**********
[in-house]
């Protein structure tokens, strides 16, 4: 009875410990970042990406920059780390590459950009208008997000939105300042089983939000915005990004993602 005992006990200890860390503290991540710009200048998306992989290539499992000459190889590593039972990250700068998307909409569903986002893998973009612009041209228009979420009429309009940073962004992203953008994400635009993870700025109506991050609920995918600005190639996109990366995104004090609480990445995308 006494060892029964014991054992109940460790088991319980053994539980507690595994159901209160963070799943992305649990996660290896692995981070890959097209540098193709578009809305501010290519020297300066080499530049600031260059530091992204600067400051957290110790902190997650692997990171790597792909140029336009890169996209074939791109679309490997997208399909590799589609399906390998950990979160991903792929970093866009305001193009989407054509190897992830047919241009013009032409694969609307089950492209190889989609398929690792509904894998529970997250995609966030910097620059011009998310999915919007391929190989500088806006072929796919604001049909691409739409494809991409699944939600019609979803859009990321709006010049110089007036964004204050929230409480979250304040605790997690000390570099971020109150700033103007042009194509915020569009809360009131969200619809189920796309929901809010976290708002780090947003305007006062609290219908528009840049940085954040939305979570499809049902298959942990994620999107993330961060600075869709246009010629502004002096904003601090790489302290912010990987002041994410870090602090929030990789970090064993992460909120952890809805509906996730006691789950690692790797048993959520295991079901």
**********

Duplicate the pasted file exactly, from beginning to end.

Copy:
[in-house]
């Protein structure tokens, strides 16, 4: 009875410990970042990406920059780390590459950009208008997000939105300042089983939000915005990004993602 005992006990200890860390503290991540710009200048998306992989290539499992000459190889590593039972990250700068998307909409569903986002893998973009612009041209228009979420009429309009940073962004992203953008994400635009993870700025109506991050609920995918600005190639996109990366995104004090609480990445995308 006494060892029964014991054992109940460790088991319980053994539980507690595994159901209160963070799943992305649990996660290896692995981070890959097209540098193709578009809305501010290519020297300066080499530049600031260059530091992204600067400051957290110790902190997650692997990171790597792909140029336009890169996209074939791109679309490997997208399909590799589609399906390998950990979160991903792929970093866009305001193009989407054509190897992830047919241009013009032409694969609307089950492209190889989609398929690792509904894998529970997250995609966030910097620059011009998310999915919007391929190989500088806006072929796919604001049909691409739409494809991409699944939600019609979803859009990321709006010049110089007036964004204050929230409480979250304040605790997690000390570099971020109150700033103007042009194509915020569009809360009131969200619809189920796309929901809010976290708002780090947003305007006062609290219908528009840049940085954040939305979570499809049902298959942990994620999107993330961060600075869709246009010629502004002096904003601090790489302290912010990987002041994410870090602090929030990789970090064993992460909120952890809805509906996730006691789950690692790797048993959520295991079901």